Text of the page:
GUEST POST: Where We Belong | Lent Devo 2019, Week 4


This is the seventh in a series of posts. Today’s reflection is on the Parable of the Prodigal Son (Luke 15:11-32).

I’ve always been a homebody. At any given moment, I’m ready for another snow day or reason to hunker down and nest. Luckily, my parents were geniuses at offering their children “roots and wings,” somehow able to welcome us back home and also encourage us to fledge, travel and serve abroad…go wherever the Lord has called us.

This has always impressed me – their love has never been hampered by the insecurity I think I would have. The natural fear that must come to any parent as their children go forth to explore has not won out over their desire to see us grow, or their faith in God’s providence.

When I reflect on the Parable of the Prodigal Son, that father is so familiar. Not because I can imagine rejecting my parents in favor of material wealth, but I because I’m struck by his tender willingness to accept his son as he is and allow him to go forth to learn life lessons for himself.

Recently, one of my classes got to talking about the afterlife. After a series of questions and dialogue on purgatory, the conversation turned to deathbed conversions. Naturally, this concept often offends a least a few of my students’ sense of justice. Like the older son in the parable, they take offense at what seems to be a loophole. “You mean they can be terrible their whole lives and get in?? That’s not fair!”

As a life-long rule follower, I can sympathize. Why live a life of accountability if an “easier” path is available? Why not act on the cost-benefit analysis which allows me to live a life of self-interest, knowing in the end God will “understand?” That path seems to be my win-win.

But wiser minds than mine have pointed out the low road isn’t actually easy. That’s the deceptive seduction of sin – Like the younger son, I fall for the semblance of comfort and forget that I have scars from previous paths I thought would be easy. When I imagine his time in that far-off city, I can’t help but wonder if his time of straying was really so pleasant. When did his conscience begin to speak up? Was it really only when his “friends” deserted, or his needs went unmet in the time of famine? Or was he having to push aside discomfort at superficial relationships, people willing to use him for his resources or encourage his sin with their own?

For the low road itself has immediate consequences, too – it’s colder or darker, with the hazards of tripping that downhill provides. Sometimes I have to deal with the consequences of my selfishness directly, in the hurt look on someone’s face, or our damaged trust. Other times it’s delayed, and I can enjoy temporarily the comfortable delusion that this wasn’t the wrong choice or my sin isn’t so harmful. Eventually though, the landscape forces me to acknowledge that this path has taken me in the wrong direction. In effect, I have to admit I’ve wasted time creating distance from my ultimate destination. That in itself is a loss.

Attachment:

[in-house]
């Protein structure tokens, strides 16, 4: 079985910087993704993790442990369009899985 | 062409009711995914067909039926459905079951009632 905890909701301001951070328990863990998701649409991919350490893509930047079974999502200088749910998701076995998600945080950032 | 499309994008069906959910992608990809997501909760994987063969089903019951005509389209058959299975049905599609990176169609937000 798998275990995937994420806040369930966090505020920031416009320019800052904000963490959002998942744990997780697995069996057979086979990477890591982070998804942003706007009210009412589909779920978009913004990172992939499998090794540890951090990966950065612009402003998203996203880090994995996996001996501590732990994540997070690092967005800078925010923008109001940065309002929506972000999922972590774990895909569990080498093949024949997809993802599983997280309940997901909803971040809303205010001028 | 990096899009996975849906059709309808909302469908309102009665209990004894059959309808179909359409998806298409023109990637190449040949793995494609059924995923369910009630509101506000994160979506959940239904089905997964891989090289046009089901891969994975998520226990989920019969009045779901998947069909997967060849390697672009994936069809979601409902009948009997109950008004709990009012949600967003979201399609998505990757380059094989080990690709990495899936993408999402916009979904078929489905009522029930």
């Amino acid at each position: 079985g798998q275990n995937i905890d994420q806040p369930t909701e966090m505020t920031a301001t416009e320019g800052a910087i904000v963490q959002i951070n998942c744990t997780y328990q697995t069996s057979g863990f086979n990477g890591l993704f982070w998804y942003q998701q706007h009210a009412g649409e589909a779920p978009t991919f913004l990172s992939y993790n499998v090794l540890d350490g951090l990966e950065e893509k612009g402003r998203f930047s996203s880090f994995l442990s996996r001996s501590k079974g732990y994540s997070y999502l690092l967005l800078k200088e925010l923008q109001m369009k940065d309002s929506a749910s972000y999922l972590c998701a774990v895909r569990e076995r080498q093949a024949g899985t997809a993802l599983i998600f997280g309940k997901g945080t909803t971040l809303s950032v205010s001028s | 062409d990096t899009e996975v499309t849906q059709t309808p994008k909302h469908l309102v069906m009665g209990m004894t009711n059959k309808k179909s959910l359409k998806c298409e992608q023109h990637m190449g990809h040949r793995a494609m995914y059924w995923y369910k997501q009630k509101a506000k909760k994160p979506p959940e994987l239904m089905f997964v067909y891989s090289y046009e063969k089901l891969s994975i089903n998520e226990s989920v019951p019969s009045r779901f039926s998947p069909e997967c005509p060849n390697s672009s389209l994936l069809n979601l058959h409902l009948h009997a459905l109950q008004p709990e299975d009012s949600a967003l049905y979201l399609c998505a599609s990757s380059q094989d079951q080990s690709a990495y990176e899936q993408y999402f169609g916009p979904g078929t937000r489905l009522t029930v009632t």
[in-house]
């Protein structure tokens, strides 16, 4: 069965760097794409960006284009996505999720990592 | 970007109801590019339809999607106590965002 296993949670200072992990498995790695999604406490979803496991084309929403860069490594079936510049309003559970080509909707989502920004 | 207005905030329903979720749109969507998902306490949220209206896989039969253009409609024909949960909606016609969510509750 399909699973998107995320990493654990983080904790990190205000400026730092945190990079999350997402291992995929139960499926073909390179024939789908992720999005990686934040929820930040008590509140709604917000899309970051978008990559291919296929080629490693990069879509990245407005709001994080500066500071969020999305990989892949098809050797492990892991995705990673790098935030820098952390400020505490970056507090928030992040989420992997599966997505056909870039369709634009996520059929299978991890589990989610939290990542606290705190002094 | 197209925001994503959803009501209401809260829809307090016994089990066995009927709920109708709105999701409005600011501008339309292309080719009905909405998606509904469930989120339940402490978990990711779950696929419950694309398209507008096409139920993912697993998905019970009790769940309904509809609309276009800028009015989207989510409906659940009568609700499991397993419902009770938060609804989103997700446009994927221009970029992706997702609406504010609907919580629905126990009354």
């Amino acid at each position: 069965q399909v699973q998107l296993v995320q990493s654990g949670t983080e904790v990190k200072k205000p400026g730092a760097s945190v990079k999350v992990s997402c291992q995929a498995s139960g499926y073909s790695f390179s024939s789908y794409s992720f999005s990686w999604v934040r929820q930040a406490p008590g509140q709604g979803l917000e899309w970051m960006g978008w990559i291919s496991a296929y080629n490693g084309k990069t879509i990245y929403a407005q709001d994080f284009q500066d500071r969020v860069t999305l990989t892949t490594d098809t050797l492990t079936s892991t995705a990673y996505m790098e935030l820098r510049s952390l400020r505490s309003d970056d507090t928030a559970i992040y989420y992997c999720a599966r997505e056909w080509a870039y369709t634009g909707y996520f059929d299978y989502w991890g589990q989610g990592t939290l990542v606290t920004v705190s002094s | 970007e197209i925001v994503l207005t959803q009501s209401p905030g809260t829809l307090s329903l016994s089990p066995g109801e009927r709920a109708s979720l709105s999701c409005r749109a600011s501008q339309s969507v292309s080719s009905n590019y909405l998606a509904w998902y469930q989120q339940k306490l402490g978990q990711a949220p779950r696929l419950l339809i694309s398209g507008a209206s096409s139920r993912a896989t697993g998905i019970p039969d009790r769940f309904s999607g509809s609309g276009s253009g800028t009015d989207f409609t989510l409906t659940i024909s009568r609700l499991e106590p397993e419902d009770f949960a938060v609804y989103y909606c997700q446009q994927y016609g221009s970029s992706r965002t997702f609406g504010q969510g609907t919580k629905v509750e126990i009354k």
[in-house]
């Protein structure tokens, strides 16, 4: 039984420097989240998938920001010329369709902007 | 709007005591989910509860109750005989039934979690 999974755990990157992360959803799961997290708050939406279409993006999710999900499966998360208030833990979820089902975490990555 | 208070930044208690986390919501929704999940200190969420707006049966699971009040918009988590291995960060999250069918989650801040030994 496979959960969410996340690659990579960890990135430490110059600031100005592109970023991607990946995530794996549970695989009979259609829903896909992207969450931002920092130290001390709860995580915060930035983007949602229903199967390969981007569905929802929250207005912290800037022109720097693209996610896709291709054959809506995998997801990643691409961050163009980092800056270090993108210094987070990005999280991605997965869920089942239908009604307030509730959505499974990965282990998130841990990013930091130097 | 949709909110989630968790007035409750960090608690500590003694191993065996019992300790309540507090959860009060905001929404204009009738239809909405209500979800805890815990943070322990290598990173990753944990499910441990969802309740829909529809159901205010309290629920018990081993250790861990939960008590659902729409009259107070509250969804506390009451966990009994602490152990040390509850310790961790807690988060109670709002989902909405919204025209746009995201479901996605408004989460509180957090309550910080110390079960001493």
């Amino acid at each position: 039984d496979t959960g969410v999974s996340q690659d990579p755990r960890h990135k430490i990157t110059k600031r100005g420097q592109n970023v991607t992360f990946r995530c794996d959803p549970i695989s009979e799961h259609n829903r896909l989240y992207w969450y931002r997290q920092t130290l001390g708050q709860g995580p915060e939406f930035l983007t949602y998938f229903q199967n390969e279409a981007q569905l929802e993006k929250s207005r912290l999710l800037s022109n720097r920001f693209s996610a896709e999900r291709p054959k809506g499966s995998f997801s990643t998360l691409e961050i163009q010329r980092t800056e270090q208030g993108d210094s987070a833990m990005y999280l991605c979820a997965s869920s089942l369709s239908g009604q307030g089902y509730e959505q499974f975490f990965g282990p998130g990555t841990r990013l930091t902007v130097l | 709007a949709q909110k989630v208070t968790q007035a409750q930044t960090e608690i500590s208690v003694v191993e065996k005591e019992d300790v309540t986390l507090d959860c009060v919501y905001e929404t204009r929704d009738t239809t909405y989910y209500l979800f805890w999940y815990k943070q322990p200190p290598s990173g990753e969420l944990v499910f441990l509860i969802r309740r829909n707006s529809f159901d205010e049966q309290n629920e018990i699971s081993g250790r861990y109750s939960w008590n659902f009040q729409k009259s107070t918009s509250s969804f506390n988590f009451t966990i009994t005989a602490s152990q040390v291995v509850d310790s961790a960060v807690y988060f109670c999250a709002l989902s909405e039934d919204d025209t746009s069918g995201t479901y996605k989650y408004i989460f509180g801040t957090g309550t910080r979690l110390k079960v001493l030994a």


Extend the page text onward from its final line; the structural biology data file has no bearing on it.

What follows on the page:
The conversation with my students ultimately lands there. The more of my life that I can spend close to the One with whom I belong, the better. The life of fidelity is its own reward. I not only get to live with God in eternity, but have consciously gotten to know Him walking with me now? How come I’m so lucky?!

The grace of conversion comes in the humility to acknowledge I’ve led myself far afield. That this is not where I belong. Sin is alienating – it’s rent me from myself, from where and who I’m meant to be. It’s mildly embarrassing to admit that my pride is drawn to images of self-reliance and strong will; the ambition of the younger son. It’s silly, because I believe wholeheartedly in the understanding of the Body of Christ as intimately interdependent, social reliance on one other…and that my God is to be found most profoundly there. So it is right, but humbling, to confess I’m a homebody. It requires a death to self and a deference to the Other, who knew where I belonged before and better than I did. Praise God for that.

A few years ago, after a week at home visiting my parents in New York, I gave my mom a call to let her know I was safely on the road. I confessed that even as an adult, for some reason, I just didn’t want to go. My life of independence awaited, but somehow, I sheepishly admitted I was torn. And her wise response spoke volumes of the Father’s understanding, and why I felt as I did.

“Of course!” She replied. “That’s why they call heaven ‘going home.’ It’s supposed to be somewhere you want to be.”


<< Read the previous reflection

DONNA MOGA has worked in university ministry and spent the last decade as a Theology teacher at a Catholic high school in Washington, DC.  A native New Yorker and the youngest of five children, she is the happy aunt and godmother to many.  She is a proud resident of Prince George’s County, MD.

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